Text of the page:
Written by Kyuboem Lee
Friday, 07 June 2013 00:00
Often, I find myself preaching to the choir with regard to urban mission--these folks don’t need convincing that urban mission is an important and urgent agenda item for the Church and we need to do all we can to learn about urban mission if the Church is to be faithful to God’s mission.
But others will need more convincing. “I won’t be moving into the city to live and minister there; my role is a pastor in a suburban church or a small town context. Why should I care about urban mission? My plate is overflowing as it is.” I will try to speak to them through this series of blog posts. If you are the choir, perhaps you will find these posts useful as points of apologetics for urban mission. (You can find the first post, “Reason #1: It’s an Urban World After All,” here.)
This second post focuses on the phenomenon of globalization. There has been a growing attention given to globalization recently, especially in the area of economics. The term refers to a growing interconnectedness of the various regions around the globe, as well as to a growing global consciousness that we do, indeed, live in one world, not many. The cities around the world have been the engines that have driven globalization as well as the primary contexts in which it has taken place. Indeed, world-class cities such as New York, London, and Tokyo have been dubbed “global cities” to highlight their importance to globalization. Follow the huge sums of money rapidly flowing to and from these cities around the clock and you will see how these cities function as the central nodes in the vast and intricate global economic network.
But globalization is not only a movement of money. It is also a movement of cultures, peoples, ideas, and religions, from everywhere to everywhere.
Philadelphia’s Italian Market neighborhood was so named because it was populated by Italian immigrants. You can see the locale in the movie “Rocky” as that iconic albeit fictional Philadelphian runs through the neighborhood as a part of his training for the big fight. If Sylvester Stallone ran through Italian Market today, however, he would notice that those giving him high-fives will far more prominently feature Asians, Hispanics, and other ethnicities than those of Italian heritage. The many languages he would hear on its streets would include Spanish, Chinese, and Vietnamese, in addition to Philadelphia’s distinct variation on the English language. The food items and other cultural goods being traded in the market stalls will reflect this multi-ethnic diversity. Buddhist temples have sprung up next to Catholic Churches who are finding they now minister mainly to South Americans.
What you are witnessing in this relatively small urban neighborhood is the astonishing pace of globalization taking place in the world’s cities. The globe, with all its multi-various languages, ethnicities, and religions, is being concentrated into a few square blocks of a city. Essentially the same process is occurring in thousands upon thousands of urban neighborhoods around the world.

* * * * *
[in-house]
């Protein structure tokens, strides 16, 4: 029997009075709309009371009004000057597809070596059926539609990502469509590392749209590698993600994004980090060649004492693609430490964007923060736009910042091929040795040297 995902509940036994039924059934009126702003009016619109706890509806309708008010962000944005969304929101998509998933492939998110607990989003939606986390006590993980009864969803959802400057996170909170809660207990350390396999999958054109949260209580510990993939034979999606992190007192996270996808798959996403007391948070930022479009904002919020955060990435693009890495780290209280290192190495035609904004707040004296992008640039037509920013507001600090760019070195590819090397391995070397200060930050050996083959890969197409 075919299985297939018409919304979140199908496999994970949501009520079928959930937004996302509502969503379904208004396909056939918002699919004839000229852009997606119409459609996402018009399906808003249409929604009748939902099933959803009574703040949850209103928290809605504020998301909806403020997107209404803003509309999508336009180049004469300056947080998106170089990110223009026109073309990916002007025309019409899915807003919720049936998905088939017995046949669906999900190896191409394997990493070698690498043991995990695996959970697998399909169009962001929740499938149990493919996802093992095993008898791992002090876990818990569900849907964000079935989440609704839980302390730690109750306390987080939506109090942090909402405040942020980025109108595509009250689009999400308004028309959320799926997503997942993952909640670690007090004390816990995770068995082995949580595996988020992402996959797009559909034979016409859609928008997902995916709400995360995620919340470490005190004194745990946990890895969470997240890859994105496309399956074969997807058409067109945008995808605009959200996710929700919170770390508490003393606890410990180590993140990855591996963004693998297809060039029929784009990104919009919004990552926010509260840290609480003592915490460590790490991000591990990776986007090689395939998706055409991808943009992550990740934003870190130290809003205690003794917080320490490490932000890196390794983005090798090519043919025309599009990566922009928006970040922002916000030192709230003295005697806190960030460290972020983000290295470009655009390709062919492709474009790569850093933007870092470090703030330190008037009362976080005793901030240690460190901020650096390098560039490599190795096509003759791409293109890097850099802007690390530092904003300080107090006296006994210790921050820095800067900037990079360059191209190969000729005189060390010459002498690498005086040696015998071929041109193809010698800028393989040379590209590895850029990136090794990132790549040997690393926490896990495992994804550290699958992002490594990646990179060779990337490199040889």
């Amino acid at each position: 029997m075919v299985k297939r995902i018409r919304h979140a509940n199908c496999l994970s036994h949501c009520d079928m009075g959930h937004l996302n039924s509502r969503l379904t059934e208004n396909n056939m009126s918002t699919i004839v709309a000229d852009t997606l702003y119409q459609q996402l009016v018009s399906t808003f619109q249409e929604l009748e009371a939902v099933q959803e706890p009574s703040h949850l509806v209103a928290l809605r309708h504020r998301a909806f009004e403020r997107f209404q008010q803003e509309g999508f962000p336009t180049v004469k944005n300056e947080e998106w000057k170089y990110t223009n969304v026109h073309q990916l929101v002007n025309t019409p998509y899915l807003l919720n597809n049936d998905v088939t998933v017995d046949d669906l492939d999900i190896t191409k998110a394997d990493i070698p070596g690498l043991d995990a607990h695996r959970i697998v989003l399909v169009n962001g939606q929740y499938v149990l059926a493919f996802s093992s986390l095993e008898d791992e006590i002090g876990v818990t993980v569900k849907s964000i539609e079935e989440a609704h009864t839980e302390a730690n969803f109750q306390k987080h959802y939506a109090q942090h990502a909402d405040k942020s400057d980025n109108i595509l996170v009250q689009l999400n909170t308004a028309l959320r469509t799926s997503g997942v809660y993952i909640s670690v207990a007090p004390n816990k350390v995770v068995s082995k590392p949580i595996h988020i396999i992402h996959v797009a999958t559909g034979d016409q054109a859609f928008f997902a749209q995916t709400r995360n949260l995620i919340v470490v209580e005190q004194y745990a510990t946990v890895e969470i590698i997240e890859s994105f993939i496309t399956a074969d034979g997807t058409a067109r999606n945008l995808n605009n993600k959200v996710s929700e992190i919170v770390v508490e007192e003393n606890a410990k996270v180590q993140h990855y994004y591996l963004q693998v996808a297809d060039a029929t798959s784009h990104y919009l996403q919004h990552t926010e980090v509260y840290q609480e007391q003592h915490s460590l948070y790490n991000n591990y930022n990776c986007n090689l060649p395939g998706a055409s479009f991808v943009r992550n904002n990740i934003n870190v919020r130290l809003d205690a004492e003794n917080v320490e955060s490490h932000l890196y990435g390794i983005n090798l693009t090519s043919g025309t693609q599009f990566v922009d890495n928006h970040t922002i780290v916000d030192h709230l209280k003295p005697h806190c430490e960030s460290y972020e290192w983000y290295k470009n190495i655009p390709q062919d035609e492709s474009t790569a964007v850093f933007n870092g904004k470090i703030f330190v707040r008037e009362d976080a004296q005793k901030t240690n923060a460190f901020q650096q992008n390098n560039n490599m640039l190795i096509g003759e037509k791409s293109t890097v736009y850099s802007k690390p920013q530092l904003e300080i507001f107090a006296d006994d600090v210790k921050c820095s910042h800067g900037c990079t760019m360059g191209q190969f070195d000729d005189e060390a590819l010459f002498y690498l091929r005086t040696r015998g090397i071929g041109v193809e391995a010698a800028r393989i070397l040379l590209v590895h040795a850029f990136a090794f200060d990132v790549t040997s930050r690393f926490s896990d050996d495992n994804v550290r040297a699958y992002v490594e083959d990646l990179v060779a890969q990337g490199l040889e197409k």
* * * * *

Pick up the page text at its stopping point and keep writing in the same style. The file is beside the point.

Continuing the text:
Consequently, the city has become mission’s new frontier. Of course, this is really not all that new, since cities have been the Church’s missionary destinations from the days of Paul. It can similarly be argued that globalization has always been with us (see, for instance, Marco Polo). What is new is that the recent acceleration and rise of globalization has forced the Church to reassess its missionary strategy in terms of the city.
Much can be said in this regard, but let me just point out this: Jesus has commanded his disciples to go into all the world, but in his sovereignty he has brought all the world to the city. During the great modern missionary movement, the North American churches have sent missionaries to all corners of the world; now, they need to redirect their efforts and send missionaries to its cities in order to reach the world. Better, the churches need to re-imagine how they may once again become God’s missionary people among the nations—literally—who are coming to their cities.
These are amazing opportunities for the kingdom emerging in the cities today that the Church simply must not miss. Glimpses of the missional possibilities come from stories of work being done among immigrants who now call US cities their home. By reaching the immigrants, Christians have been able to not only gain openings Stateside but also successfully reach communities in the immigrants’ homelands halfway around the world with the gospel.
Again, we are reminded that cities are nodes in the global network that is ever growing in its depth and breadth. When the gospel finds meaningful connections in these nodes, there are global redemptive ripple effects. Think of the thrilling global missional possibilities when churches and individual Christians who form them re-envision their mission in light of the ever more urgent task of reaching the cities for Christ.
Dr. Kyuboem Lee serves as a lecturer of Urban Mission at Biblical Seminary. He is the founding pastor of Germantown Hope Community Church in Philadelphia, and the General Editor for the Journal of Urban Mission (http://jofum.com).